What Are Some Communication Exercises for Couples Using Imago Therapy?

Imago therapy builds on the idea that everyone’s childhood experiences shape who they are as adults, and that relationship issues can arise from these childhood happenings. So if a partner grew up in a house with a lot of criticism from a parent, they might be very sensitive to a partner’s criticism, or be very critical themselves.

We all understand that our childhood experiences affect our development, attachment styles, and how we communicate and approach conflict as an adult.

So how does Imago therapy help with couples therapy exercises for communication? There are several ways this therapy helps partners identify negative childhood experiences that have caused relationship breakdowns, then address these issues constructively. Some of these include:

  • Go to a Happy Place – During a therapy session, parts of our brains are very reactive. Finding a mental space where an individual feels safe can make it easier for them to have a constructive session.
  • Practice Mirrored Listening – When one spouse speaks, the other spouse can layer their own interpretation over what was actually said. Repeating what your partner says back to them, called mirroring, can show them that you heard what they really said and make it easier to create empathy. For example, during a heated discussion if one mate says “There are dirty dishes in the sink and it makes me mad”, the other could say “I hear you telling me that the dirty dishes made you angry.” Perhaps very simple, but practicing this can have benefits for all sorts of future conflict and resolution.
  • See Your Partner as an Ally – Instead of viewing a current relationship as following the same negative patterns you’ve experienced in the past, look at it as a means for growth. Identify which part of the issue is about the here and now, and which part is about childhood concerns.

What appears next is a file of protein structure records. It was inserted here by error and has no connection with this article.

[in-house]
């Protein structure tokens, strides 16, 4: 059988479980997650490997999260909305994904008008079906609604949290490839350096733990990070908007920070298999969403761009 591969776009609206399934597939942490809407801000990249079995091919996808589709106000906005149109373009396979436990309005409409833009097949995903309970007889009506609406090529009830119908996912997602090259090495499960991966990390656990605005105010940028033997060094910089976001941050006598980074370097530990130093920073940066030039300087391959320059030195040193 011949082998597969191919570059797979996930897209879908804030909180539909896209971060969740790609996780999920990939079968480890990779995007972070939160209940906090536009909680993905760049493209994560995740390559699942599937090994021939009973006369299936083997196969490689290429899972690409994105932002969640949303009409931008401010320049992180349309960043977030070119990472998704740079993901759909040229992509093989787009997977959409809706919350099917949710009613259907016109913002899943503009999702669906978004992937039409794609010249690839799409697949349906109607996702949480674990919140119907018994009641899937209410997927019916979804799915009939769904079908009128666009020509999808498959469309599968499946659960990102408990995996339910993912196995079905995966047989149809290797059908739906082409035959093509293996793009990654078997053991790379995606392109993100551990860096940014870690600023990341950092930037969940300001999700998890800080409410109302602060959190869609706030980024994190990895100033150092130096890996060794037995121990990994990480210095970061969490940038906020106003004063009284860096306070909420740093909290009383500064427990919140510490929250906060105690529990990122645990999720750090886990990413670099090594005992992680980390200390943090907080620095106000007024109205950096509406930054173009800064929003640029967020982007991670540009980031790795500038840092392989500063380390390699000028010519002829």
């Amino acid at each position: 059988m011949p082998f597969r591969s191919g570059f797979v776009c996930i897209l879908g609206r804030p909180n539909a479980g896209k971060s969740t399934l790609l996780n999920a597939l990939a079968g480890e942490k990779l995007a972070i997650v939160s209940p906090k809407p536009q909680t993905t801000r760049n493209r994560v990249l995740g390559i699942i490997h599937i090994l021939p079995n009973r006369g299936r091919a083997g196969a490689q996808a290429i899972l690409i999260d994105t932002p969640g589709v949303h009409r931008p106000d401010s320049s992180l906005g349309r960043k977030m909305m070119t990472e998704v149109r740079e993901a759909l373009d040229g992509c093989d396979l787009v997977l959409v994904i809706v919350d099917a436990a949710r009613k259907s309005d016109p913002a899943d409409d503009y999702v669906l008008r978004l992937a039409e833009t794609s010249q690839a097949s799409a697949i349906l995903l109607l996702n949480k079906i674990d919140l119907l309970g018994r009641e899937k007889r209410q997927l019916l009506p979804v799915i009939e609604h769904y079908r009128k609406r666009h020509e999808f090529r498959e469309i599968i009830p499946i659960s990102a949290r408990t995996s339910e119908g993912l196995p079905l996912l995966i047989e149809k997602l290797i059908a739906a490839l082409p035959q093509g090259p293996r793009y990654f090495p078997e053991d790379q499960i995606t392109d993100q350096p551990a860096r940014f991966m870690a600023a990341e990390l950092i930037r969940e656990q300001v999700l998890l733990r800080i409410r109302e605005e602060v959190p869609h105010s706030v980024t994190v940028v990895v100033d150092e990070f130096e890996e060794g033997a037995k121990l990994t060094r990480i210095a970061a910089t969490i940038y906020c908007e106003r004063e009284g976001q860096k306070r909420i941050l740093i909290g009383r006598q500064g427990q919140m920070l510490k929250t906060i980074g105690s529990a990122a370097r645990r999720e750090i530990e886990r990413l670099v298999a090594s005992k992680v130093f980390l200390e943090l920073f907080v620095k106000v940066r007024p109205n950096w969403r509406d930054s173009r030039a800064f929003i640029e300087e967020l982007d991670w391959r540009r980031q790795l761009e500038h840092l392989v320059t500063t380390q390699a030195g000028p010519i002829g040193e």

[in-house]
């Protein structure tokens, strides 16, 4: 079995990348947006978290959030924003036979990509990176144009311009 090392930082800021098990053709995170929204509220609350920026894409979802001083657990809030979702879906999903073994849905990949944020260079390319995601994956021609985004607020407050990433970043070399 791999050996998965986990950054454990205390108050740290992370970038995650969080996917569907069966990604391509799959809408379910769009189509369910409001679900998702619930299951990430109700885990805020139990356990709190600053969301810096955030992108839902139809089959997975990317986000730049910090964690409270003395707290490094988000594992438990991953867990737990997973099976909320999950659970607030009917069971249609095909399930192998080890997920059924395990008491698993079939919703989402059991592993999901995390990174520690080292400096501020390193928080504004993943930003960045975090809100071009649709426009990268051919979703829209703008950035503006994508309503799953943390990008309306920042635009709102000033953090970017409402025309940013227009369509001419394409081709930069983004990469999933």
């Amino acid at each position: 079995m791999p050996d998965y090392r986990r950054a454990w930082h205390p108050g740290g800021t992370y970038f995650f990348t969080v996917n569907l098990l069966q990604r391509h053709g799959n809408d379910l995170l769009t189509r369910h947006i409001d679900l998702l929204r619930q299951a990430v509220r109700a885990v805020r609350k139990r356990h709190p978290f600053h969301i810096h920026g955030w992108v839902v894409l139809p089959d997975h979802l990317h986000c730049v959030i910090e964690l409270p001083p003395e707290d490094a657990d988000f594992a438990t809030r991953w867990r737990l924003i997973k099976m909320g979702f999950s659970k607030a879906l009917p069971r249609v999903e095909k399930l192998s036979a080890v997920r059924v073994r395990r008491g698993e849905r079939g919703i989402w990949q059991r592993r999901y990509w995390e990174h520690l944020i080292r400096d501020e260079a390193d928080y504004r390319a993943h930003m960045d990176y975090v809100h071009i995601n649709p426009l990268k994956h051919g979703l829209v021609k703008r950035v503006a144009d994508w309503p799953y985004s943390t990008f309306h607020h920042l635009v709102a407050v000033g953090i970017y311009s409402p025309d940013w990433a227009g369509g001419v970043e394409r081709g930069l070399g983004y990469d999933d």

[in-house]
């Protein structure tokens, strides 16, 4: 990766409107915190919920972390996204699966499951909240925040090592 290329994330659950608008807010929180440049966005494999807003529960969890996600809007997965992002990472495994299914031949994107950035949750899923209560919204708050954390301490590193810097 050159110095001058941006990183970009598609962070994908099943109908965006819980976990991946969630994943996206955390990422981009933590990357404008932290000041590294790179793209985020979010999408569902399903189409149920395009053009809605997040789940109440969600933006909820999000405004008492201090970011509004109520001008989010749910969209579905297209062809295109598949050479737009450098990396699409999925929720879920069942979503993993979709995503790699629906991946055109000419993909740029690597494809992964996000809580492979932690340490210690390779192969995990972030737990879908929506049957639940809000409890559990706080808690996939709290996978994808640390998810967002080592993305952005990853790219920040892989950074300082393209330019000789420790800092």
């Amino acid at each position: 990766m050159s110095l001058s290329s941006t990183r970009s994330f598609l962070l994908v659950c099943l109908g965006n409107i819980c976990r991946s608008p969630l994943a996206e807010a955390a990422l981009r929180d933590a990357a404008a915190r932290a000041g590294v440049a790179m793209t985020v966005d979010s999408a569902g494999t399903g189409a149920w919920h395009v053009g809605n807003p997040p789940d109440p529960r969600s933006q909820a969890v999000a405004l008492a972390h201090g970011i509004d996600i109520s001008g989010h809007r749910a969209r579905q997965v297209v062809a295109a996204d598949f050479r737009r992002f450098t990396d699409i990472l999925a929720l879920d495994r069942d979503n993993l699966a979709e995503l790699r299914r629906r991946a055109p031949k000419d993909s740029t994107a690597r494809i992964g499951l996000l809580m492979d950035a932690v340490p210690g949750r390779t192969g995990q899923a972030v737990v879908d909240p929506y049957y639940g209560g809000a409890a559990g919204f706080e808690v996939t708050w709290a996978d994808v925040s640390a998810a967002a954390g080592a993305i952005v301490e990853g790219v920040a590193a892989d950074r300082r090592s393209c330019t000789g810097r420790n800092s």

• Set Aside Time to Talk – Expressing your feelings is important in relationships, to avoid frustration and resentment. But expressing anger or sadness in the moment can be challenging. Imago therapy encourages a couple to make regular appointments to talk about their anger or other issues in a safe and controlled way. Giving time and space for both parties to be ready for this kind of conversation makes talks more productive for everyone.

Therapists may use this approach alone or, more typically, combined with other practices that help heal the complex divides that can spring up between individuals over time. Generally speaking, all models are combined by the therapist in some form or another that is catered to a couple’s unique situation.

What Are Some Couple Therapy Exercises Based on Emotionally Focused Therapy?

Emotionally focused therapy is built on the idea that someone’s emotions aren’t just responses to experiences, but are the basis for how humans structure their lives. This guiding principle is then used in couples therapy to rebuild or strengthen emotional bonds in couples first, which will then allow couples to constructively resolve their issues later.

Some good couple therapy exercises based on emotionally focused principles include: